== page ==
After self-examination, the second direction of growth while being a follower is "out right," fellowship. You must learn how to reach out to your family. Fellowship requires attendance, involvement, and belonging.
A woman was telling her friend about the small congregation she attended. "Why, sometimes our attendance is so bad," she said, "that when the preacher says, 'Dearly beloved,' I start to blush."
No organization can survive for very long if its members fail to spend time with each other. Fellowship requires your presence.
Perhaps the most commonly used passage of Scripture on attendance is Hebrews 10:24-25. "And let us consider one another in order to stir up love and good works, not forsaking the assembling of ourselves together, as is the manner of some, but exhorting one another, and so much the more as you see the Day approaching." (NKJV) Consider several principles that this Scripture teaches us.
"...consider one another in order to stir up...." The Greek word that is here translated "consider" means to direct one's entire mind on someone or something. Fellowship requires selfless focus and genuine respect for the needs of others. Your attendance is important because your family needs to be with you. Your presence can stir them up. Your absence can discourage them from being faithful. As a member of the family, you must "consider" the needs of others.
"...forsaking the assembling of ourselves together, as is the manner of some...." The Greek word that is here translated "forsaking" means to abandon or leave helpless. This passage is not addressing those who occasionally miss assemblies because of health or other unavoidable problems. This Scripture targets those whose "manner" or habit it is to be absent. When services are missed out of choice or convenience, God is offended because you have placed assembling with His people second on your list of priorities. This is called idolatry.
"...and so much the more as you see the Day approaching." To what "Day" is the writer referring? One of the most important rules of Bible study is to keep all verses within their context. Read on. Just a few verses later (verses 35-39), the passage talks about God receiving us at Christ's coming. Life is hard and our family needs us in order to survive until Christ comes. We must encourage one another through our attendance, and so much the more as we see the Day approaching. This is called fellowship.
Above, we have emphasized the needs of others. But before concluding, it must be pointed out that attendance is also important because of your needs. Consider three other phrases from this same passage.
"...in order to stir up love...." The Greek concept that is translated "to stir up" is often used negatively. Some have even translated it, "to incite love." Here, however, the stirring up is genuinely positive. You need this stirring because, like everyone else in this wicked world, you are often tempted to hate rather than to love. Do not allow Satan to pull you back into his dark world of negative thoughts and cold-hearted reactions. Embrace God's fellowship.
"...in order to stir up... good works...." You also need stirring when it comes to doing good. Like all Christians, you often face discouragement and spiritual exhaustion. Satan longs for those moments. He wants you to quit. He hopes you will fail. It is fellowship with God's people that can keep you strong. Sometimes you will need to carry and sometimes you will need to be carried. Do not give up. Let God's fellowship stir you.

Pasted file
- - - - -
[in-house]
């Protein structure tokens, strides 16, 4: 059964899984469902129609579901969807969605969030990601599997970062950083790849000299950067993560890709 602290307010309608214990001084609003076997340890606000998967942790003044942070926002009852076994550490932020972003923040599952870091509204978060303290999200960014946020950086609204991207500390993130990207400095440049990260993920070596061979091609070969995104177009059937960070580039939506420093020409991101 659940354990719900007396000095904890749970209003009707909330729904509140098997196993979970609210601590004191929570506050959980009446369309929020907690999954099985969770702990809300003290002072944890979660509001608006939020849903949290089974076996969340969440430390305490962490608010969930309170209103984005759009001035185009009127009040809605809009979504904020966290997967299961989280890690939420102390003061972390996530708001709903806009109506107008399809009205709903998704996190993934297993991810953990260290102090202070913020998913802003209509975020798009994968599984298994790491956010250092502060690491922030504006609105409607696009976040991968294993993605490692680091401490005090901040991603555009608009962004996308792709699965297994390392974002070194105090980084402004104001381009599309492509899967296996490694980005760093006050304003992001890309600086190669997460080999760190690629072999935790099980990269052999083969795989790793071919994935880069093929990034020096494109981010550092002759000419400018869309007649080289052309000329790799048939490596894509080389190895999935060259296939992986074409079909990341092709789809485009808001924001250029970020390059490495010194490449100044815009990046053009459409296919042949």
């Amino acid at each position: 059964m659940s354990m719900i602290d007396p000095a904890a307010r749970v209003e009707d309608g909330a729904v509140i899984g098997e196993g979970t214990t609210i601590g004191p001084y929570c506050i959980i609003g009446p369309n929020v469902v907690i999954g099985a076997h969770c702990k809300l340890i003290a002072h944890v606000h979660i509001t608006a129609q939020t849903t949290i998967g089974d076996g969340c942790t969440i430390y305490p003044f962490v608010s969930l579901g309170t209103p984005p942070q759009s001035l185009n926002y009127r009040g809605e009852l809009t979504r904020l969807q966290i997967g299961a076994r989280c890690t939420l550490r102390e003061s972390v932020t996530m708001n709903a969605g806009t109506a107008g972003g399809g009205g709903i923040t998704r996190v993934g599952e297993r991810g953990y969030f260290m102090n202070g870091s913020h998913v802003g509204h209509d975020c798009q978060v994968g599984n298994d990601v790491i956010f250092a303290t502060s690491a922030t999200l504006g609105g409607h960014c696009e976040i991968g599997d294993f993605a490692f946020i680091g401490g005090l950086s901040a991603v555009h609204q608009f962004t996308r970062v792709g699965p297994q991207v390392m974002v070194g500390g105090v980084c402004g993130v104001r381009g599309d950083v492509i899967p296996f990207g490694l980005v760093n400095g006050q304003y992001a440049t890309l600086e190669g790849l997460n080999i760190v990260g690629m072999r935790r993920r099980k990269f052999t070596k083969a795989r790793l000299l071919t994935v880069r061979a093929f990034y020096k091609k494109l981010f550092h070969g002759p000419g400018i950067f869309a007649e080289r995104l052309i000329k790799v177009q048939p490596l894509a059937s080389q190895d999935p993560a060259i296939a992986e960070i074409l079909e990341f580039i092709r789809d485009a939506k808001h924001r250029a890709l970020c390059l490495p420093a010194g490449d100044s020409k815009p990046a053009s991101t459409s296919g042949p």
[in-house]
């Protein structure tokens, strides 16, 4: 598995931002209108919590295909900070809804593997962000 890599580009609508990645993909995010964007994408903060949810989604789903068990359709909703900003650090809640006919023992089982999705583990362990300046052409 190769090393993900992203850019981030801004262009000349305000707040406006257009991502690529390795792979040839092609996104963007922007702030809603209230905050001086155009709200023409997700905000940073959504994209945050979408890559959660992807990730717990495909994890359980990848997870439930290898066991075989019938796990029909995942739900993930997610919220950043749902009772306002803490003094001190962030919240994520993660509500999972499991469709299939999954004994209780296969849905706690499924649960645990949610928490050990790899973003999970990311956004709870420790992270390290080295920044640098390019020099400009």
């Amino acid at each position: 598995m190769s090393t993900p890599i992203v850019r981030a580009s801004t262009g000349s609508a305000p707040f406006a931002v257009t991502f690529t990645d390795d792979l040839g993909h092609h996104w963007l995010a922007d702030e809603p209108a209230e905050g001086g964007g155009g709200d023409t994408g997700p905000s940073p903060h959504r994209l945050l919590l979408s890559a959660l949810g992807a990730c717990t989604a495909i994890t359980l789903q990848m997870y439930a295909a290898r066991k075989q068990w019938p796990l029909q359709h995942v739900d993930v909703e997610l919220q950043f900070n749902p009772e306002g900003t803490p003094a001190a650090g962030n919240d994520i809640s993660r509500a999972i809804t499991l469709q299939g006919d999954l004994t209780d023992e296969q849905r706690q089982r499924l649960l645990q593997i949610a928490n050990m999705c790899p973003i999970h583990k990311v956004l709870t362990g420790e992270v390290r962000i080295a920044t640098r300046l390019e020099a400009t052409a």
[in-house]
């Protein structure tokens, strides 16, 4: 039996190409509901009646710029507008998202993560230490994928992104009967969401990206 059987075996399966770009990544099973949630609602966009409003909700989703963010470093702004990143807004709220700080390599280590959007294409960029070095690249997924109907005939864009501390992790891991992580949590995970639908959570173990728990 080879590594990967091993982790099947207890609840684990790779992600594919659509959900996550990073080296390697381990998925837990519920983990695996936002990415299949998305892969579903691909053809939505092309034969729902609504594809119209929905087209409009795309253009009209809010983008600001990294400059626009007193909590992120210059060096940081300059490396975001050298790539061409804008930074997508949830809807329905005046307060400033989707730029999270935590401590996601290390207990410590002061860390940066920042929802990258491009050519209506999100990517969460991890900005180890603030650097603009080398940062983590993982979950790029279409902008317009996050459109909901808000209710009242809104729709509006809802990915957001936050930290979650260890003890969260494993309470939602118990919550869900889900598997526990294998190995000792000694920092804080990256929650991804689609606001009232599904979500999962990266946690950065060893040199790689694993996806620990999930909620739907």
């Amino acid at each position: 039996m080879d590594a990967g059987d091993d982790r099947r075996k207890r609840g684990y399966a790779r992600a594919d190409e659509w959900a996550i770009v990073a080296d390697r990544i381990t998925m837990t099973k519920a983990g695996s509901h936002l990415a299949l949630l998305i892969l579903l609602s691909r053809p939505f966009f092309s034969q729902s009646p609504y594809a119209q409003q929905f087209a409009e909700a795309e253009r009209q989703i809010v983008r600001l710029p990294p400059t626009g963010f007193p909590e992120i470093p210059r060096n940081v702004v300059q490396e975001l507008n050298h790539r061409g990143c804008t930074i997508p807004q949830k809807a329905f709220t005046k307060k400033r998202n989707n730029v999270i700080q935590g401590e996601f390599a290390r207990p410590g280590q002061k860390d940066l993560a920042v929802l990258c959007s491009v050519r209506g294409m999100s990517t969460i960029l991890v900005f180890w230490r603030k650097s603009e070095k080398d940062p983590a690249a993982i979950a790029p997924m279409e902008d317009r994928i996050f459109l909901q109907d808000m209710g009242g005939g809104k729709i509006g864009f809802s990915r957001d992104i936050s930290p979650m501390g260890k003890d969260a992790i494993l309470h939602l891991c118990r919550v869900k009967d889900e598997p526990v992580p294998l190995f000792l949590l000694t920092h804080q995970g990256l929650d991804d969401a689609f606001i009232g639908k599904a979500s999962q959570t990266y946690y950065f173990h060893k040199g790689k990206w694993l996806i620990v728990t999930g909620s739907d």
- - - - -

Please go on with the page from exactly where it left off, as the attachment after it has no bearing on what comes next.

"...exhorting one another...." Fellowship pushes, prods, and pulls you toward Heaven. It will lift you when you are losing and it will cheer you when you are winning. Do not forsake the fellowship of God's people.
Like all new changes in schedule, it may take time for you to get used to regular church attendance. The more you do it, the easier it will become. Make a list of the reasons you want to attend. Remind yourself of them often. Make a list of the people who will be discouraged if you fail to attend. Avoid events that will conflict with or tempt you to miss God's fellowship. Find a job for yourself. It is much more difficult to miss if you know you will be missed.
Hebrews 10:24-25 (NKJV)
"And let us consider one another in order to stir up love and good works, not forsaking the assembling of ourselves together, as is the manner of some, but exhorting one another, and so much the more as you see the Day approaching."
What can Christians do to become better at considering one another?
In what way does fellowship "stir up" love?
Make a list of three "good works" that fellowship has stirred in you.
Make a list of three areas in your life that, if you let them, could cause you to get into the habit of missing God's assemblies.
Define the word "exhorting" and give examples.
As Christians, we should long for the "Day" of Christ's return. How does a person develop this longing? What part does attendance play in its development?
Next time we will look at the second area of fellowship - involvement. Until then, keep the faith!
Missed the beginning of the "Keep the Faith!" series? Check it out!
Keep the Faith! Being an Observer
Also, don't forget the first three lessons in the "Being a Follower" section!
Keep the Faith! Being a Follower 1a: Study
Want to continue this study? Go to:
Keep the Faith! Being a Follower 2b: Involvement
3a: Being Like Him
3b: Being in Awe of Him
3c: Express Feelings for Him
4a: Being a Friend
4b: Being a Witness
4c: Providing a Message
Keep the Faith! Being a Leader - Introduction
Conclusion: Becoming a Complete Christian
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